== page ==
Thursday, April 28, 2005

Finishing the Canterbury Tales

Today was the Chaucer class where we read the Parson's Prologue, parts of the Parson's Tale (I am the only person my age that I know who has actually read the whole thing in Middle English, and I don't inflict it upon my students), and the Retraction.

It's my experience that students do not react well to the Retraction. I do my best to try to put it in context, to explain how Christianity gave a very powerful worldview in the Middle Ages, that to ask Chaucer to follow our standards of "standing by his art" is unreasonable.

But they just don't buy it.

One student was particularly peeved that Chaucer was "once again trying to have it both ways," retracting his works in a text appended to those very works. "If he really wanted to retract his works, he could have burned them." Students pointed out that in some ways the retraction is just like Chaucer's attempt to distance himself from the bawdiness of the Miller's Tale while still writing it and taking credit for it: it's the Miller's Tale, and he's a churl, so if you don't want to be offended, turn over the leaf (interesting suggestion there that the Tales were to be read, not orally performed, the way Chaucer is depicted reading to the court in the Cambridge Troilus manuscript).

One student asked if we could blame the Retraction on social pressure. I said that we had no evidence that there was some priest standing next to Chaucer's deathbed saying "you'd better retract these things." "No," she said, "what I mean is social pressure inside of Chaucer; his ideas of what was right and wrong."

"How can you separate that from Chaucer?" I asked. And we then had an absolutely amazing literary / philosophical discussion. Of course my thinking on these matters is strongly influenced by Dennett's philosophy, which I know is controversial. But I was able to keep myself out of the discussion a lot, and the class really came alive. I think by the end they got an idea of how much is at stake in our understanding (or even construction) of authors. And they'd gotten there themselves (with a little guidance from me), not by decoding a theoretical text. Cool stuff.

[This leads me to my next post, called "The Problem with Theory," which I hope to work on tomorrow. Then a post on the Hieronymus Bosch painting that is the International Medieval Congress at Kalamazoo (and I say that in the most affectionate way possible). But it's the end of the semester and many meetings of many sorts take precedence. Students first, who are worried about papers, exams, etc., but also preparation for my term as Chairman of the Educational Policy Committee. Everyone who hears that I've been chosen says "that's a real honor." So you know which kind of pain in what location it's going to be. ]

Thursday, April 14, 2005

Apologies for a dearth of insightful posts (or even replies to good comments). I have been drowning in proofs of one sort and another as well as a birthday party for my one-year-old son and the subsequent respiratory infections that are sweeping the house. Things are starting to calm down, but now I have 32 English 101 papers and 20 Chaucer papers to grade by Tuesday.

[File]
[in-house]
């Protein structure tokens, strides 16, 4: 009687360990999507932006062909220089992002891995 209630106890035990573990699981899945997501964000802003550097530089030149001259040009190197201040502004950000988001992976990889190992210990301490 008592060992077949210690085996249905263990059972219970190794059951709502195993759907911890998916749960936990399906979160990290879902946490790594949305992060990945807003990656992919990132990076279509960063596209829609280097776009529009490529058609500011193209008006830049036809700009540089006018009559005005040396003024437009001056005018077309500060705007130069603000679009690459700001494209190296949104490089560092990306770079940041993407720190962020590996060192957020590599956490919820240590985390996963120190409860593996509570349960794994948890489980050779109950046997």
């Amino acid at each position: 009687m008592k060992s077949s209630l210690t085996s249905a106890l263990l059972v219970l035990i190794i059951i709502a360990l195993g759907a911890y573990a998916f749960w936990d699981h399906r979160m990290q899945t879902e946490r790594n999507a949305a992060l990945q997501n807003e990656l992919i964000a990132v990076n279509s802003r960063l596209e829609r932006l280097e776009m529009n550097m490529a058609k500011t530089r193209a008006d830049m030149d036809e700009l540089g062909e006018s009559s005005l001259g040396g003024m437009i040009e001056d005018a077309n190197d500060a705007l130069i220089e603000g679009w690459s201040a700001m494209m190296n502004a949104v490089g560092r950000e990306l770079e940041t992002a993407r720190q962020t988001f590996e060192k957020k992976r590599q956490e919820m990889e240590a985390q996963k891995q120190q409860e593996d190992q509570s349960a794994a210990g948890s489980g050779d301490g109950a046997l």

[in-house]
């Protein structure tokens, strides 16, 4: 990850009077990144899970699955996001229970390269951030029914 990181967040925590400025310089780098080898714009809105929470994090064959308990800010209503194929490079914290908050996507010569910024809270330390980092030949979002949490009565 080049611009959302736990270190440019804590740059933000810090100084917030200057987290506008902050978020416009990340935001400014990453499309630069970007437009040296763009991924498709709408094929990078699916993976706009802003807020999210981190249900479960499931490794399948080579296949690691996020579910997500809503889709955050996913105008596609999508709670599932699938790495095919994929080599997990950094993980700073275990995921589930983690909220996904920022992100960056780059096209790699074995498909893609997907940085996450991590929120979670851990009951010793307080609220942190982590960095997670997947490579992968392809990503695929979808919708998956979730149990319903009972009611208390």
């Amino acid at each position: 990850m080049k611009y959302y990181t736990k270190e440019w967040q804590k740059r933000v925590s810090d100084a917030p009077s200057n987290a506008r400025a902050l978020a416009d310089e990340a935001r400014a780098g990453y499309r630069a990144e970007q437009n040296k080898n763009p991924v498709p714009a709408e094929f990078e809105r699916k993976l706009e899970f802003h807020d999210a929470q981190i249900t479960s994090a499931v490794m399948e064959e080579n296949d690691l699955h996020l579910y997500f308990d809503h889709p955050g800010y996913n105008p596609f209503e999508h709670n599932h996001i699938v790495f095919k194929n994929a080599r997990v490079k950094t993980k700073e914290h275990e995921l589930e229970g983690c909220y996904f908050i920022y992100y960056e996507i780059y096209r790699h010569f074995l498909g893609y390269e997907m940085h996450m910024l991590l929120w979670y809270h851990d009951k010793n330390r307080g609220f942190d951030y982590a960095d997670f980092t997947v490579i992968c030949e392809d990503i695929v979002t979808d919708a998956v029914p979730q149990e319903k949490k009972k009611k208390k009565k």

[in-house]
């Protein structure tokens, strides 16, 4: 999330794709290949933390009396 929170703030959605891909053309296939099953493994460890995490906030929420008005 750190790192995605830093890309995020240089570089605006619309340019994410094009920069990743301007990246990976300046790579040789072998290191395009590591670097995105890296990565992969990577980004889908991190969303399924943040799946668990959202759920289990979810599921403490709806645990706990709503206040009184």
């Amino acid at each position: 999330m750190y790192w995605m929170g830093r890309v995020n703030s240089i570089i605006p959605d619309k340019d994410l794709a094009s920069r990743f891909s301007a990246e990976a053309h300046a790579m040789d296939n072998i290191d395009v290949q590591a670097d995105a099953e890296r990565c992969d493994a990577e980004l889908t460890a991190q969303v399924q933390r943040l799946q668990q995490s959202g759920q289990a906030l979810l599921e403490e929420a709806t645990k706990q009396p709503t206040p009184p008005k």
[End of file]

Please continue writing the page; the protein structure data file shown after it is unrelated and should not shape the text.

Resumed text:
But there is good news as well. My college course on CD, Bard of the Middle Ages: The Works of Geoffrey Chaucer should now be on sale in Barnes and Noble bookstores. It's not on line yet, from Recorded Books' The Modern Scholar, but since my copies just arrived in the mail, I'm guessing that it will show up on the website any day.

Tolkien Studies volume II is at the printer right now and should be out any day now. I think it's as strong as volume one, with some very good pieces, and not all by 'the usual suspects' in Tolkien criticism.

Work on the Encyclopedia is proceeding apace. If you haven't received an invitation to contribute and think you should, please get in touch. We've had some difficulty with invites bouncing due to spam filters, etc. I'm tracking these down individually, but it takes time to figure out if someone never received the email or if he or she did but just didn't want to contribute. There will also be a "second wave" of open topics as I figure out what is and isn't covered and integrate the many suggestions for entries that keep coming in.

Finally, it's less than a month until Kalamazoo, the 40th International Medieval Congress. Last year was the first time I missed the conference in a decade, but I'll be there for all four days this year, soaking up the medieval scholarship (and hopefully some nice Michigan spring weather). My paper has perhaps the least appealing title in the conference's 40-year history: "Repetition, Pattern Recognition, Metrics and the Evolution of Traditions: Some Old English Examples." This is what happens when you throw everything and the kitchen sink into an abstract because you haven't written the paper yet. I did come up with an alternate title: "Beowulf 1864a and the Memetic Evolution of Traditions," but that wasn't exactly a barn-burner, either. On the other hand, the paper is, I hope, challenging and should be a good fit for the Oral Tradition session I'm in. But now I must go and comfort my son, the incredible mucous machine.